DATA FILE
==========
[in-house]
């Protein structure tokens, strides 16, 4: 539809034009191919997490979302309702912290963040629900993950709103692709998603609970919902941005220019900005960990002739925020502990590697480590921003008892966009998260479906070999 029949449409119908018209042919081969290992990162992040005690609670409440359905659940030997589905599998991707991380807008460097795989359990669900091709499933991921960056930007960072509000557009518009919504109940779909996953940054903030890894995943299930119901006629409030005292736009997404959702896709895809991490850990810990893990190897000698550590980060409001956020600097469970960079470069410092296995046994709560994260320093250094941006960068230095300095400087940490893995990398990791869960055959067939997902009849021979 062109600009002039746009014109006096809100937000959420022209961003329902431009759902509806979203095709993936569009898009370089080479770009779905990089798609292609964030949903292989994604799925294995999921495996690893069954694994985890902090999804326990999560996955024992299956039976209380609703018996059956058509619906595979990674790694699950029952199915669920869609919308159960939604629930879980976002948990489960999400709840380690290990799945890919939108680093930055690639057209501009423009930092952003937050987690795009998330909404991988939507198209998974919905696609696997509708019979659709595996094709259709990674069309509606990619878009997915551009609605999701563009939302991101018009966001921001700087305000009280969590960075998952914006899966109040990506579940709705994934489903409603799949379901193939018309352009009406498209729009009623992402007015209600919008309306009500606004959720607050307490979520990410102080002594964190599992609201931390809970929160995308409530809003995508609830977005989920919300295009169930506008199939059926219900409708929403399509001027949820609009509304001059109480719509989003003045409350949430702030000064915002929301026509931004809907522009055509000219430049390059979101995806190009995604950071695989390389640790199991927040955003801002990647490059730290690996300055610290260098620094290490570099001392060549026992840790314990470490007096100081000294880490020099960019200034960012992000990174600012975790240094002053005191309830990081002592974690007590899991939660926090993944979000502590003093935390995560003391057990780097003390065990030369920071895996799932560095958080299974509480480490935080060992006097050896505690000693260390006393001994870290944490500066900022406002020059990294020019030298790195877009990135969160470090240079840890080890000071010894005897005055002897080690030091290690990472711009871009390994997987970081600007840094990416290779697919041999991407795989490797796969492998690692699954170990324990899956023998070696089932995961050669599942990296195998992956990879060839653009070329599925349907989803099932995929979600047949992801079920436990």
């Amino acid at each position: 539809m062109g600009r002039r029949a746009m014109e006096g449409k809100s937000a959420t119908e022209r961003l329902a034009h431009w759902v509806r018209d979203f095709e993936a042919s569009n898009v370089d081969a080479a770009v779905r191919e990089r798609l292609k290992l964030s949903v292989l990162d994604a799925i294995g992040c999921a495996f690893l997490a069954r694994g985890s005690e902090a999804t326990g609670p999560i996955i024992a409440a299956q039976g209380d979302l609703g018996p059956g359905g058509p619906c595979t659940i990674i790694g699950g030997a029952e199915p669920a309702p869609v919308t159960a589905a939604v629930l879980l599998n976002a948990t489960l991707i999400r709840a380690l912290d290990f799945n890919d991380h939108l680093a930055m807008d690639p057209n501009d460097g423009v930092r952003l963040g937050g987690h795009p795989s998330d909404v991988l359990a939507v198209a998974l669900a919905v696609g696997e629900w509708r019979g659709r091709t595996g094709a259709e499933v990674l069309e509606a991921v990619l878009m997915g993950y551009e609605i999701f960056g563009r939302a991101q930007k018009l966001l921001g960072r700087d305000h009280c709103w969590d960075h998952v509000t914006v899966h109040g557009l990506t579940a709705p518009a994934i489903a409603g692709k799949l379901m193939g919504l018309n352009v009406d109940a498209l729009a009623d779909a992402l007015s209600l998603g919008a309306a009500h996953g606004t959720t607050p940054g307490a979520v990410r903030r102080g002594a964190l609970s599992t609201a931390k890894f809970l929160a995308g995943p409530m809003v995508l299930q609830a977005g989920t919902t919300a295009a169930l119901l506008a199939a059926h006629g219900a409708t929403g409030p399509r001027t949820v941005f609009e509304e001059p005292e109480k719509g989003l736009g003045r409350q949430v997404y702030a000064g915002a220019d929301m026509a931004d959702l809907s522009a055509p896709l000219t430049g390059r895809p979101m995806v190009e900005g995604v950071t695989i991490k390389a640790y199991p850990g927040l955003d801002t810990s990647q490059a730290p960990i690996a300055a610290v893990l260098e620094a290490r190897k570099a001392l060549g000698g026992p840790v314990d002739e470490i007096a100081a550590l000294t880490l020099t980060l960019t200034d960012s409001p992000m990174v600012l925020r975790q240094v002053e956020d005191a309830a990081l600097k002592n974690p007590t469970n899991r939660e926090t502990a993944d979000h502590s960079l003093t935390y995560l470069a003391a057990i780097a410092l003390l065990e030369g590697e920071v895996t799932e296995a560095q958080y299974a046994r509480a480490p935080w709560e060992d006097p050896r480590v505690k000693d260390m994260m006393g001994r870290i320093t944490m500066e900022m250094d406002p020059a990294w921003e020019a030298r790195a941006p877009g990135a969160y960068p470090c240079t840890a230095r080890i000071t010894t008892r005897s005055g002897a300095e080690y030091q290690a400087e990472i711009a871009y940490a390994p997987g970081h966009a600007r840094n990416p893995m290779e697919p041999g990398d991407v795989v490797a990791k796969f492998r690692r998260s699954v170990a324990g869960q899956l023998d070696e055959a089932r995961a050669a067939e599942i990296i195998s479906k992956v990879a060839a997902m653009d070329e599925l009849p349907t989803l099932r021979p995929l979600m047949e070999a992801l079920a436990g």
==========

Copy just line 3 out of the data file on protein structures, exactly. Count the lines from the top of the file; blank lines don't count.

């Amino acid at each position: 539809m062109g600009r002039r029949a746009m014109e006096g449409k809100s937000a959420t119908e022209r961003l329902a034009h431009w759902v509806r018209d979203f095709e993936a042919s569009n898009v370089d081969a080479a770009v779905r191919e990089r798609l292609k290992l964030s949903v292989l990162d994604a799925i294995g992040c999921a495996f690893l997490a069954r694994g985890s005690e902090a999804t326990g609670p999560i996955i024992a409440a299956q039976g209380d979302l609703g018996p059956g359905g058509p619906c595979t659940i990674i790694g699950g030997a029952e199915p669920a309702p869609v919308t159960a589905a939604v629930l879980l599998n976002a948990t489960l991707i999400r709840a380690l912290d290990f799945n890919d991380h939108l680093a930055m807008d690639p057209n501009d460097g423009v930092r952003l963040g937050g987690h795009p795989s998330d909404v991988l359990a939507v198209a998974l669900a919905v696609g696997e629900w509708r019979g659709r091709t595996g094709a259709e499933v990674l069309e509606a991921v990619l878009m997915g993950y551009e609605i999701f960056g563009r939302a991101q930007k018009l966001l921001g960072r700087d305000h009280c709103w969590d960075h998952v509000t914006v899966h109040g557009l990506t579940a709705p518009a994934i489903a409603g692709k799949l379901m193939g919504l018309n352009v009406d109940a498209l729009a009623d779909a992402l007015s209600l998603g919008a309306a009500h996953g606004t959720t607050p940054g307490a979520v990410r903030r102080g002594a964190l609970s599992t609201a931390k890894f809970l929160a995308g995943p409530m809003v995508l299930q609830a977005g989920t919902t919300a295009a169930l119901l506008a199939a059926h006629g219900a409708t929403g409030p399509r001027t949820v941005f609009e509304e001059p005292e109480k719509g989003l736009g003045r409350q949430v997404y702030a000064g915002a220019d929301m026509a931004d959702l809907s522009a055509p896709l000219t430049g390059r895809p979101m995806v190009e900005g995604v950071t695989i991490k390389a640790y199991p850990g927040l955003d801002t810990s990647q490059a730290p960990i690996a300055a610290v893990l260098e620094a290490r190897k570099a001392l060549g000698g026992p840790v314990d002739e470490i007096a100081a550590l000294t880490l020099t980060l960019t200034d960012s409001p992000m990174v600012l925020r975790q240094v002053e956020d005191a309830a990081l600097k002592n974690p007590t469970n899991r939660e926090t502990a993944d979000h502590s960079l003093t935390y995560l470069a003391a057990i780097a410092l003390l065990e030369g590697e920071v895996t799932e296995a560095q958080y299974a046994r509480a480490p935080w709560e060992d006097p050896r480590v505690k000693d260390m994260m006393g001994r870290i320093t944490m500066e900022m250094d406002p020059a990294w921003e020019a030298r790195a941006p877009g990135a969160y960068p470090c240079t840890a230095r080890i000071t010894t008892r005897s005055g002897a300095e080690y030091q290690a400087e990472i711009a871009y940490a390994p997987g970081h966009a600007r840094n990416p893995m290779e697919p041999g990398d991407v795989v490797a990791k796969f492998r690692r998260s699954v170990a324990g869960q899956l023998d070696e055959a089932r995961a050669a067939e599942i990296i195998s479906k992956v990879a060839a997902m653009d070329e599925l009849p349907t989803l099932r021979p995929l979600m047949e070999a992801l079920a436990g």